The power needed for any type of work
To be able to do anything, energy is needed. Every time something moves or changes in any
way, energy is used. Even thinking uses energy. Without energy, nothing can happen. There are
different forms of energy, such as light energy, electrical energy, and movement (kinetic)
energy. Every time energy of one type is used, it turns into another form of energy.
The conservation of energy
Energy can neither be destroyed nor created, merely converted into another form. This is the
Law of Conservation of Energy. Whenever energy is changed from one form of energy into
another form of energy, the total amount of energy at the end is exactly the same as at the
start. The amount of energy in the universe always stays the same.
Light from the sun, heat from a fire, electricity from a lightning bolt or a generator, and chemical
energy in a firecracker are all forms of energy. Light energy from the sun can change into heat
energy when it hits the earth and warms it up. Light energy can also be changed into chemical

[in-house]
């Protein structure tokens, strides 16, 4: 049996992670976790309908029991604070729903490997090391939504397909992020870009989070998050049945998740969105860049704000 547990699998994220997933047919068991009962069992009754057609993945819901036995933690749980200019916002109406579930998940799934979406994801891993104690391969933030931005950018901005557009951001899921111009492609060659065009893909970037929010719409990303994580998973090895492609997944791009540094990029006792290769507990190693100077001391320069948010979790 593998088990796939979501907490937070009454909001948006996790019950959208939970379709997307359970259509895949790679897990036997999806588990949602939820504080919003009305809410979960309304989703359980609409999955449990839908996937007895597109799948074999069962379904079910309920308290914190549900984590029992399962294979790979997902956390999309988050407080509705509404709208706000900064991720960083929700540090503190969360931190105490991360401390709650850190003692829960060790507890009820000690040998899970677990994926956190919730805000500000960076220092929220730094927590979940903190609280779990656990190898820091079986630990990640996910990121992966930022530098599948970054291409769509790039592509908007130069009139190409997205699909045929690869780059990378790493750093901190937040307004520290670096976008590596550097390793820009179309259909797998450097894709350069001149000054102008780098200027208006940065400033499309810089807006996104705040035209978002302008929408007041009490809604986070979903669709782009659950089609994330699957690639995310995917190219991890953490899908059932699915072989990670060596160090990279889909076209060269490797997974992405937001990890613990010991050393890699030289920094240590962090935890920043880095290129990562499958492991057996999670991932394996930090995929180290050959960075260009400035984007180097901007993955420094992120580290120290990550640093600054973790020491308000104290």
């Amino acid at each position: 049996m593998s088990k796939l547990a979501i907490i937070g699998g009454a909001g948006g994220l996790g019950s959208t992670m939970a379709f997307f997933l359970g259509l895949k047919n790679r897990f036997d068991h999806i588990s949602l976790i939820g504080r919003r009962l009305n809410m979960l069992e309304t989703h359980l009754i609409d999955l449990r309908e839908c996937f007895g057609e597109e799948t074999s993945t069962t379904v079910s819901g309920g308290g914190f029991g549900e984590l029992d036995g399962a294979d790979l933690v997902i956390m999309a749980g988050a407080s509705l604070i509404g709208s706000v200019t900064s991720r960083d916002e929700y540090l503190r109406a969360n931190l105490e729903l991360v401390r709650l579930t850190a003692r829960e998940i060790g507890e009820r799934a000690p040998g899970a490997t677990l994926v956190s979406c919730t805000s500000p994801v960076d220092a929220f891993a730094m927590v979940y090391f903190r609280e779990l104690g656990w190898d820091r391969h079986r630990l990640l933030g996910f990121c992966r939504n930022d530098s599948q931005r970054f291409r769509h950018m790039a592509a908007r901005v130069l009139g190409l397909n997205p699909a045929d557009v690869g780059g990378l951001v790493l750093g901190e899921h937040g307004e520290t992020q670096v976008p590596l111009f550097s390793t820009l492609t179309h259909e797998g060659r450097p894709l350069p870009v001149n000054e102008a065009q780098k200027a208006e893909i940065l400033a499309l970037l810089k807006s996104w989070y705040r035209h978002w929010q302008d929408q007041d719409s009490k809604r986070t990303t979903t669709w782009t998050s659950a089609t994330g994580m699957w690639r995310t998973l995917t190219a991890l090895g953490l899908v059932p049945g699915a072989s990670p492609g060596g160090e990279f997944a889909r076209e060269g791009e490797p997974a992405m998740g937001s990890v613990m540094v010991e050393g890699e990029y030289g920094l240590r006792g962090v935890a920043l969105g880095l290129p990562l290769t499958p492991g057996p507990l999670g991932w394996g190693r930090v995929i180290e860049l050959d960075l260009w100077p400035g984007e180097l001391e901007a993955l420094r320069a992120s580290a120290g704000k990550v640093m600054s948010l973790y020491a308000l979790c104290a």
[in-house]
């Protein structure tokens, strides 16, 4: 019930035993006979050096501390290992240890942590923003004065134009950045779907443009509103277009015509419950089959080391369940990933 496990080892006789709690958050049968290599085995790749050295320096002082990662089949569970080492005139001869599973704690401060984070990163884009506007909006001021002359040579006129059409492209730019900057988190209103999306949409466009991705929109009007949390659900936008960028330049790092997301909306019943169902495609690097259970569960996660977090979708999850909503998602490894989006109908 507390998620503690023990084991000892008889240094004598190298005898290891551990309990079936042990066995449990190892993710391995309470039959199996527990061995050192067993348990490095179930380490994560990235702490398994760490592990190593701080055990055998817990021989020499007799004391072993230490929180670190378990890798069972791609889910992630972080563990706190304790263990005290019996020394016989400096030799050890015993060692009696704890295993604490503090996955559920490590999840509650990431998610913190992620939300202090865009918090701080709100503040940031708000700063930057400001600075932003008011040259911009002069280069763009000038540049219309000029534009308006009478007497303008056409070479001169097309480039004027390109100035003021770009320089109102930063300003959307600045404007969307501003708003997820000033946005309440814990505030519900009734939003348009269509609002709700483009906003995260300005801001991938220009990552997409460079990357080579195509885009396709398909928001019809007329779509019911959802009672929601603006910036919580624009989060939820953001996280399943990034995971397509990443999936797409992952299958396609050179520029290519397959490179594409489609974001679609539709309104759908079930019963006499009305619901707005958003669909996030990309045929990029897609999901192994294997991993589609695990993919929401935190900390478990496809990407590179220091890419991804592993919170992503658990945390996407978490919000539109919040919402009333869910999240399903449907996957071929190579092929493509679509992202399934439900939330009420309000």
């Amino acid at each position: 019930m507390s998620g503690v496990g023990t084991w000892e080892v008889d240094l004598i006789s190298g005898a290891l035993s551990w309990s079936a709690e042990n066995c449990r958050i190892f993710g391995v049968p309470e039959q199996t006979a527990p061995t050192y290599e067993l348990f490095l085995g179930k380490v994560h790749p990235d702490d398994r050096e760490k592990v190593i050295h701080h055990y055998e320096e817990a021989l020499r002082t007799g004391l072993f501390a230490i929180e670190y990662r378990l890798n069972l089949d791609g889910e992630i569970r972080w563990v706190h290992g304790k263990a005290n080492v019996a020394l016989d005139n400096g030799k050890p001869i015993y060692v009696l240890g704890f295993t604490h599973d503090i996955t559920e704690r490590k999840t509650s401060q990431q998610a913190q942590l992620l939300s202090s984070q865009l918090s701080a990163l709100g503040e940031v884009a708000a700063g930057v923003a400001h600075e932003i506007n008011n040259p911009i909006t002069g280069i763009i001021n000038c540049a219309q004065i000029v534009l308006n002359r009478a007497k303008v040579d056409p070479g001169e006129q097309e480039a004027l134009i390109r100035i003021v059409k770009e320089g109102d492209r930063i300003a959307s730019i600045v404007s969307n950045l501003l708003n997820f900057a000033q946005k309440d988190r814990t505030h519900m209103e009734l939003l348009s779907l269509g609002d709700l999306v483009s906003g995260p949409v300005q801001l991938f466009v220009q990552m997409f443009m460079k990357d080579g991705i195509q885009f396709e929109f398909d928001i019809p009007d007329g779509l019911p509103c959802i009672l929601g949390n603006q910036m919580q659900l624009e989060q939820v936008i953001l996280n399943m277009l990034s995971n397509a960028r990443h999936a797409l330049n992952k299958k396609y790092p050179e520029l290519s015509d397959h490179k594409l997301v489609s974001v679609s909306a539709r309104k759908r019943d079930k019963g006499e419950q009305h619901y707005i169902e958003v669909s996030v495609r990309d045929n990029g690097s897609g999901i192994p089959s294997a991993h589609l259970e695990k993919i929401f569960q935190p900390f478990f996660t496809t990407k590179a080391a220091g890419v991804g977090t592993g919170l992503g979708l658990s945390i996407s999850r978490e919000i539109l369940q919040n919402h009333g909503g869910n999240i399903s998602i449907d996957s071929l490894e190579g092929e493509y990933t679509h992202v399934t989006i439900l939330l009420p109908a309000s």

energy when plants use sunlight to make their food in a chemical process called photosynthesis.
There are many different forms of energy, including heat, nuclear,
electrical, chemical, and light energy.
All forms of energy can be changed into another form.
Energy cannot be created or destroyed—the amount of energy in the
universe is always the same.
Every time work is carried out, some energy is turned into heat.
When fossil fuels, such as coal and oil, are burned, the heat and light that are given off come
from the chemical energy that was stored by plants millions of years ago. After making food
using the energy from the sun, the plants died and, over millions of years, turned into fossil
Some animals are able to turn chemical energy into light. The firefly, for example, makes its
own light using a chemical reaction called bioluminescence (by-oh-loom-ih-NESS-sense). The
insect has organs on the tip of its abdomen that contain light-producing chemicals.